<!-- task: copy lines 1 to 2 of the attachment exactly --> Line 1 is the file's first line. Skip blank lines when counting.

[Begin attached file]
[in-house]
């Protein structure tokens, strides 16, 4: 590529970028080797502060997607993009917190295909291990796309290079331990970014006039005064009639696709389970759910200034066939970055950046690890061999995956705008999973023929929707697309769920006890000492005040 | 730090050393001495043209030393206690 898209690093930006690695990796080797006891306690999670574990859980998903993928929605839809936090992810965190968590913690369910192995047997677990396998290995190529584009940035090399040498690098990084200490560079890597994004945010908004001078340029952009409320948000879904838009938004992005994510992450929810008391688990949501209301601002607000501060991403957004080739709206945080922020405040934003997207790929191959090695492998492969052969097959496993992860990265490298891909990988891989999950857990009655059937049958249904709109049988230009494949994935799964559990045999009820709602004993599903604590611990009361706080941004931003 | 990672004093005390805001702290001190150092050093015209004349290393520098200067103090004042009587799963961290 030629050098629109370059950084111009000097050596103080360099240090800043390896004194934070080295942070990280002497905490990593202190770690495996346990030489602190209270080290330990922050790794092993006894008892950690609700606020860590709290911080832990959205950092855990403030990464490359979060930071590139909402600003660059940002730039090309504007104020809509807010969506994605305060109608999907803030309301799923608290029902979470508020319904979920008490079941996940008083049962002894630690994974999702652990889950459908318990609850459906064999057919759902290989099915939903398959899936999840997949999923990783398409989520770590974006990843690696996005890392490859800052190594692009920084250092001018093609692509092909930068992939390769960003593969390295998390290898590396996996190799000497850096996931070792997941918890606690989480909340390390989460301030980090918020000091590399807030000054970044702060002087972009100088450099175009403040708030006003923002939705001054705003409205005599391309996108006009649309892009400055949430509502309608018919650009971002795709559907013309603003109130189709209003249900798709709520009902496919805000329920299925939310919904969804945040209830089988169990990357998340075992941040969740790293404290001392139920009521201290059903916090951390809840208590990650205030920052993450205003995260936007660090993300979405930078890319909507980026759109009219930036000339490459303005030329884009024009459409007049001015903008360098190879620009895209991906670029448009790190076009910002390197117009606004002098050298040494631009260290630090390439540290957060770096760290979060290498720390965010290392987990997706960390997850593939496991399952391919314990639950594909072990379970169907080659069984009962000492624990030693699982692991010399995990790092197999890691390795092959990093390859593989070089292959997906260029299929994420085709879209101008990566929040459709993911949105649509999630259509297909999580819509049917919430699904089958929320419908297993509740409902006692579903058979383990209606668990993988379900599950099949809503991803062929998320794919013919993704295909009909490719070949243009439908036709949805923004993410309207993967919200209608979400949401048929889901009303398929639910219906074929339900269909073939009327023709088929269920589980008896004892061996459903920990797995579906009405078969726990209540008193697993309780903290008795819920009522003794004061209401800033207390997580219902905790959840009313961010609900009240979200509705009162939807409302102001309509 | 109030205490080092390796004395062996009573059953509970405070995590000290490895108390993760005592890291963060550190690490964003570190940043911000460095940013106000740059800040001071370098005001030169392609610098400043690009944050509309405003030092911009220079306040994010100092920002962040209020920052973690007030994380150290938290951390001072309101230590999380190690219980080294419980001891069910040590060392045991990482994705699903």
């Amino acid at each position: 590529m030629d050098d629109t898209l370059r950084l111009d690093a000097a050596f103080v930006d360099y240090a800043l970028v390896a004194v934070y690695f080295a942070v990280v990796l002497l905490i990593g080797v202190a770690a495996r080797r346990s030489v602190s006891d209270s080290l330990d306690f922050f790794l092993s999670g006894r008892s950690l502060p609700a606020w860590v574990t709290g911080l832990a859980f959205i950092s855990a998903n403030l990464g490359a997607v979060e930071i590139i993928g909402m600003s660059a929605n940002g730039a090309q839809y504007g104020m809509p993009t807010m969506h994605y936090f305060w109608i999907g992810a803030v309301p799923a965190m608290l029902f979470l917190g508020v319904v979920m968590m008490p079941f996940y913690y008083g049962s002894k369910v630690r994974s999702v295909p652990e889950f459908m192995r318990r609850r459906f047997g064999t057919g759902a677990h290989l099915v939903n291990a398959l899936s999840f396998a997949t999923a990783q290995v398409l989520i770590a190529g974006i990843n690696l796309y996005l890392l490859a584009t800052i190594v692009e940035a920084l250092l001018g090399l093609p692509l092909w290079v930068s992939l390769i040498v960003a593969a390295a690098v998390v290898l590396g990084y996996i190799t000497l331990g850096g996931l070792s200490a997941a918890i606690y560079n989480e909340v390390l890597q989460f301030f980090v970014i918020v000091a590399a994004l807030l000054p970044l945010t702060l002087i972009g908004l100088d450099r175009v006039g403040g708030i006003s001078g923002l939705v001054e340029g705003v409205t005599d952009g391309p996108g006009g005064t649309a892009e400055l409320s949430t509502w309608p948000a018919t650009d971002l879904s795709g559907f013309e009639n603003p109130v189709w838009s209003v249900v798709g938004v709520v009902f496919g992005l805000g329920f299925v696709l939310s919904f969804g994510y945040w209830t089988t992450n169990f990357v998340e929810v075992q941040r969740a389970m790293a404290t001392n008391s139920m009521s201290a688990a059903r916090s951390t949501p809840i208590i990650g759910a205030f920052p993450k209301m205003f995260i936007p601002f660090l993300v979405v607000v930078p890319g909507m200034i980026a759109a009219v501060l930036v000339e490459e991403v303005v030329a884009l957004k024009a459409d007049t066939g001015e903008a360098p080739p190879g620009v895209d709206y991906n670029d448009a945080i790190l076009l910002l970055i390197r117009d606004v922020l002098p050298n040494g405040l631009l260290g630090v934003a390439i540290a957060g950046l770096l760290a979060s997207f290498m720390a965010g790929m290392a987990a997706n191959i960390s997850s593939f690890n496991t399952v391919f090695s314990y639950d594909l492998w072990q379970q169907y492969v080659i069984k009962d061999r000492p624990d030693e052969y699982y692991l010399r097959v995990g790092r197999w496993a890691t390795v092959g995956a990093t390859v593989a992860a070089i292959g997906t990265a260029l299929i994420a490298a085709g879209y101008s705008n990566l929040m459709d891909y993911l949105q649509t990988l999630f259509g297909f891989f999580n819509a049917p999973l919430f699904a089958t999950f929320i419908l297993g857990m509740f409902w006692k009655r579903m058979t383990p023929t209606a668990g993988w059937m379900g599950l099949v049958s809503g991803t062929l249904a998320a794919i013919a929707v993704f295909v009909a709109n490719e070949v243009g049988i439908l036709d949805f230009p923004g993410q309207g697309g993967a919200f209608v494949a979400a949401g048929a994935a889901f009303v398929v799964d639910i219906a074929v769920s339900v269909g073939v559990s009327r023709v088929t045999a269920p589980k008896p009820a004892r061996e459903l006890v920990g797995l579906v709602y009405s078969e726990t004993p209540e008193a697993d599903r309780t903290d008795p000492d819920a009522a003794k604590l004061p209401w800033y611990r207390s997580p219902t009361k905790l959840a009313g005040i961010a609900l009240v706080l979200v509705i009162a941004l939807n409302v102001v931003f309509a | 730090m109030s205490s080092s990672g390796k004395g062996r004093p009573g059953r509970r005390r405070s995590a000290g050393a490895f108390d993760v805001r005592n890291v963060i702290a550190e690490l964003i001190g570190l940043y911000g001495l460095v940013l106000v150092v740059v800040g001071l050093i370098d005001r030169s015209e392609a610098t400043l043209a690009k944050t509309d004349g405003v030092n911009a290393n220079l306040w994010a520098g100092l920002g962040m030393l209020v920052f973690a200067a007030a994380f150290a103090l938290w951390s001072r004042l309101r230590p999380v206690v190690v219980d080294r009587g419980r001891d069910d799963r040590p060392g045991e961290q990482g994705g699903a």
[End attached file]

[in-house]
């Protein structure tokens, strides 16, 4: 590529970028080797502060997607993009917190295909291990796309290079331990970014006039005064009639696709389970759910200034066939970055950046690890061999995956705008999973023929929707697309769920006890000492005040 | 730090050393001495043209030393206690 898209690093930006690695990796080797006891306690999670574990859980998903993928929605839809936090992810965190968590913690369910192995047997677990396998290995190529584009940035090399040498690098990084200490560079890597994004945010908004001078340029952009409320948000879904838009938004992005994510992450929810008391688990949501209301601002607000501060991403957004080739709206945080922020405040934003997207790929191959090695492998492969052969097959496993992860990265490298891909990988891989999950857990009655059937049958249904709109049988230009494949994935799964559990045999009820709602004993599903604590611990009361706080941004931003 | 990672004093005390805001702290001190150092050093015209004349290393520098200067103090004042009587799963961290 030629050098629109370059950084111009000097050596103080360099240090800043390896004194934070080295942070990280002497905490990593202190770690495996346990030489602190209270080290330990922050790794092993006894008892950690609700606020860590709290911080832990959205950092855990403030990464490359979060930071590139909402600003660059940002730039090309504007104020809509807010969506994605305060109608999907803030309301799923608290029902979470508020319904979920008490079941996940008083049962002894630690994974999702652990889950459908318990609850459906064999057919759902290989099915939903398959899936999840997949999923990783398409989520770590974006990843690696996005890392490859800052190594692009920084250092001018093609692509092909930068992939390769960003593969390295998390290898590396996996190799000497850096996931070792997941918890606690989480909340390390989460301030980090918020000091590399807030000054970044702060002087972009100088450099175009403040708030006003923002939705001054705003409205005599391309996108006009649309892009400055949430509502309608018919650009971002795709559907013309603003109130189709209003249900798709709520009902496919805000329920299925939310919904969804945040209830089988169990990357998340075992941040969740790293404290001392139920009521201290059903916090951390809840208590990650205030920052993450205003995260936007660090993300979405930078890319909507980026759109009219930036000339490459303005030329884009024009459409007049001015903008360098190879620009895209991906670029448009790190076009910002390197117009606004002098050298040494631009260290630090390439540290957060770096760290979060290498720390965010290392987990997706960390997850593939496991399952391919314990639950594909072990379970169907080659069984009962000492624990030693699982692991010399995990790092197999890691390795092959990093390859593989070089292959997906260029299929994420085709879209101008990566929040459709993911949105649509999630259509297909999580819509049917919430699904089958929320419908297993509740409902006692579903058979383990209606668990993988379900599950099949809503991803062929998320794919013919993704295909009909490719070949243009439908036709949805923004993410309207993967919200209608979400949401048929889901009303398929639910219906074929339900269909073939009327023709088929269920589980008896004892061996459903920990797995579906009405078969726990209540008193697993309780903290008795819920009522003794004061209401800033207390997580219902905790959840009313961010609900009240979200509705009162939807409302102001309509 | 109030205490080092390796004395062996009573059953509970405070995590000290490895108390993760005592890291963060550190690490964003570190940043911000460095940013106000740059800040001071370098005001030169392609610098400043690009944050509309405003030092911009220079306040994010100092920002962040209020920052973690007030994380150290938290951390001072309101230590999380190690219980080294419980001891069910040590060392045991990482994705699903």